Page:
“Ralph Breaks the Internet” takes us back to the moment in our lives when everything went to hell: the first time we connected to wifi.
After his travails in “Wreck-It Ralph,” John C. Reilly’s title character is the most contented arcade game character you’ll ever meet — his dream is to do the same thing every day, and he does it.
His bestie, tween racer Vanellope von Schweetz (Sarah Silverman), feels trapped in her boring driving game, Sugar Rush, a relic that only has three different tracks. While Ralph wants to chug the same root beer every night, Vanellope seeks more variety in her adventures.
One day, a kid breaks the steering wheel on the Sugar Rush game and the arcade owner decides it’s not worth his money to replace it. Suddenly Vanellope and her tween racers are going to be gameless — homeless — unless they travel through the unfamiliar internet port and find eBay, where someone is selling a replacement steering wheel.
When Vanellope and, more reluctantly, Ralph hop online, they find a dizzying wonderland of visuals that resembles the opening credits of HBO’s “Silicon Valley.” They’re lost until they find KnowsMore (Alan Tudyk) a search bar who auto-completes characters’ queries syllable by syllable before answering their true question.
After finding the steering wheel, Ralph and Vanellope enter an eBay auction against themselves and end up owing $27,001 to the seller, which is a lot of cash for an animated character to supply. Luckily, they are already on the internet, so they can click-through on get-rich-quick ads, like the one offered by J.P. Spamley (Bill Hader).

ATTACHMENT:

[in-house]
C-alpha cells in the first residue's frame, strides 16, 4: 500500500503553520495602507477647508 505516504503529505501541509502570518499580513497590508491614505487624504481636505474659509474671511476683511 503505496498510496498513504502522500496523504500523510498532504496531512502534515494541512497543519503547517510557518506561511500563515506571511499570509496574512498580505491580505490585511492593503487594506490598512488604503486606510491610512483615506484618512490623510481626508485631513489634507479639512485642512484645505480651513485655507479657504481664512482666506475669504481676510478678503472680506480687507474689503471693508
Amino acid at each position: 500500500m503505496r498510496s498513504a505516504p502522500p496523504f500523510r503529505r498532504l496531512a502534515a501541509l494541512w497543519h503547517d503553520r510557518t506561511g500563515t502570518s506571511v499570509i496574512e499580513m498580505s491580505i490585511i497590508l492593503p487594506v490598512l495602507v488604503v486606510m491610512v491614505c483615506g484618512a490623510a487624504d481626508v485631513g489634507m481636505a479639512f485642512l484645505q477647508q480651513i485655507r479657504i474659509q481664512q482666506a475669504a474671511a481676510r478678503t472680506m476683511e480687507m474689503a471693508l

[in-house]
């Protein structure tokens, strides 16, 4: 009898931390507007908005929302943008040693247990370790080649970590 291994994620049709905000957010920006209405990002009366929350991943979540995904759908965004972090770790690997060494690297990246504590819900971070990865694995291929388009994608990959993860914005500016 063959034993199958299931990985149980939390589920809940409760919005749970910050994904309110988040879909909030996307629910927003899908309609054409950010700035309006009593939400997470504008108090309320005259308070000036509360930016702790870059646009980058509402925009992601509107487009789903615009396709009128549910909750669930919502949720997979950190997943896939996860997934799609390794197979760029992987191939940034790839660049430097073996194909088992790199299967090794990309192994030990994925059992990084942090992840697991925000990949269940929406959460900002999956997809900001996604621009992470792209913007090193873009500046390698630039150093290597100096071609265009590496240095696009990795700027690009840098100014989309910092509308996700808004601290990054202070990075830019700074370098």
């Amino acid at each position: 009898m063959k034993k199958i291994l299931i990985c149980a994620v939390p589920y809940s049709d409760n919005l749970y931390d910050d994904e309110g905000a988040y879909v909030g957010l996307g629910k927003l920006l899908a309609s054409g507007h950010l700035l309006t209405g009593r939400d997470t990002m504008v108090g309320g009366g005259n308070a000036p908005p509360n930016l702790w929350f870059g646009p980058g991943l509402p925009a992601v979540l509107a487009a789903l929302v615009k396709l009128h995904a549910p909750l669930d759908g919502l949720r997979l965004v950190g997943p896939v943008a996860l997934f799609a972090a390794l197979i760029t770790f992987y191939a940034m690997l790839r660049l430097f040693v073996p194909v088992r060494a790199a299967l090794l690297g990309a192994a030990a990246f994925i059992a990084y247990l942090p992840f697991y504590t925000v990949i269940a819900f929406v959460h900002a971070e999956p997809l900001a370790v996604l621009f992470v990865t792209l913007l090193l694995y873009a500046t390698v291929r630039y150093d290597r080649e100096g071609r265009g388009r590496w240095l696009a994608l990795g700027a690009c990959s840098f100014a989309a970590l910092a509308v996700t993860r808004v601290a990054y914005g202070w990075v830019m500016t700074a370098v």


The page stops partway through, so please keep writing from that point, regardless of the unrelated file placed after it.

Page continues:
First they try to boost a car from Slaughter Race, a Grand Theft Auto-style celebration of debauchery and lawlessness, where Shank (Gal Gadot) is the most feared rider, and soon an inspiration for Vanellope.
Ralph refashions himself as a viral video star on a YouTube-like site run by Yesss (Taraji P. Henson), an algorithm who makes or breaks the cat video du jour. Ralph gets stung in the face by bees and suffers other depravities for those hearts and views — and cash – they provide.
Directed by Rich Moore and Phil Johnston from a screenplay by Johnston and Pamela Ribon (who co-wrote “Moana”), “Ralph Breaks the Internet” puts more emphasis on female empowerment than its predecessor.
The film’s best scene occurs when Vanellope stumbles into a room full of Disney Princesses, from Snow White to Moana, who are initially territorial. Cinderella breaks her glass slipper and threatens to stab Vanellope with the jagged edges until our heroine stammers that she too is royalty, “of the Sugar Rush von Schweetzes.”
The gowned cohort peppers her with hilarious questions as they seek proof that she’s a proper princess: “Were you poisoned?” “Cursed?” “Kidnapped or enslaved???” “Do people assume all your problems got solved because a big strong man showed up?” “Yes!” Vanellope exclaims. Finally satisfied, they offer to assist the youngster in her quest, which takes her on a different path than the increasingly forlorn Ralph.
The princesses are circumventing tropes about their lack of agency in earlier films… and they do it so well you can bet on a feature-length follow-up with all the Princesses by 2020 — nobody monetizes empowerment better than Disney. The film is a send-up of brand saturation that also serves as a vivid, $200 million extension of the Disney empire and its subsidiaries, from ESPN to Eeyore.
‘Ralph Break the Internet’
‘Ralph Breaks the Internet’ is showing at the Sonoma 9 Cinemas. Rated PG. Running time 1:56. Visit www.cinemawest.com.